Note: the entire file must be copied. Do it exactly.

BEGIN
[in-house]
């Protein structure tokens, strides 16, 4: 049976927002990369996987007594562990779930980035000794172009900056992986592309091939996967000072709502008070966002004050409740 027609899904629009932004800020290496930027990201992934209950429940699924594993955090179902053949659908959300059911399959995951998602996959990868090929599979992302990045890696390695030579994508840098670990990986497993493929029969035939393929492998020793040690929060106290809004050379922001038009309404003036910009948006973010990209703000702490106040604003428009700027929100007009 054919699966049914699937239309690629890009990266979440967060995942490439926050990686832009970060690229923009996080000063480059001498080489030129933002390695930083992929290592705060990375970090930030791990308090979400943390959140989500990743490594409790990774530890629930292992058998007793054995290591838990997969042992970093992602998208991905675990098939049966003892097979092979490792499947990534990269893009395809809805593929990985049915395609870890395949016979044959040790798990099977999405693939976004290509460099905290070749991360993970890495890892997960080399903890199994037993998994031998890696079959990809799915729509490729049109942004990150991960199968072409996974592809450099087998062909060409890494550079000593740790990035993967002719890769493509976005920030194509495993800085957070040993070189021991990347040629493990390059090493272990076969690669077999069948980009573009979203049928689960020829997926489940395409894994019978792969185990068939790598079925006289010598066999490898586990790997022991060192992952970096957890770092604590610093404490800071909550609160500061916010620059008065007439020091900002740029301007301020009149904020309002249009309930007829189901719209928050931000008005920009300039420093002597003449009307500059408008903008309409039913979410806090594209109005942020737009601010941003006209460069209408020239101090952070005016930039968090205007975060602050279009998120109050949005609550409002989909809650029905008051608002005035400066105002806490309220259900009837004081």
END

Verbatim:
[in-house]
């Protein structure tokens, strides 16, 4: 049976927002990369996987007594562990779930980035000794172009900056992986592309091939996967000072709502008070966002004050409740 027609899904629009932004800020290496930027990201992934209950429940699924594993955090179902053949659908959300059911399959995951998602996959990868090929599979992302990045890696390695030579994508840098670990990986497993493929029969035939393929492998020793040690929060106290809004050379922001038009309404003036910009948006973010990209703000702490106040604003428009700027929100007009 054919699966049914699937239309690629890009990266979440967060995942490439926050990686832009970060690229923009996080000063480059001498080489030129933002390695930083992929290592705060990375970090930030791990308090979400943390959140989500990743490594409790990774530890629930292992058998007793054995290591838990997969042992970093992602998208991905675990098939049966003892097979092979490792499947990534990269893009395809809805593929990985049915395609870890395949016979044959040790798990099977999405693939976004290509460099905290070749991360993970890495890892997960080399903890199994037993998994031998890696079959990809799915729509490729049109942004990150991960199968072409996974592809450099087998062909060409890494550079000593740790990035993967002719890769493509976005920030194509495993800085957070040993070189021991990347040629493990390059090493272990076969690669077999069948980009573009979203049928689960020829997926489940395409894994019978792969185990068939790598079925006289010598066999490898586990790997022991060192992952970096957890770092604590610093404490800071909550609160500061916010620059008065007439020091900002740029301007301020009149904020309002249009309930007829189901719209928050931000008005920009300039420093002597003449009307500059408008903008309409039913979410806090594209109005942020737009601010941003006209460069209408020239101090952070005016930039968090205007975060602050279009998120109050949005609550409002989909809650029905008051608002005035400066105002806490309220259900009837004081």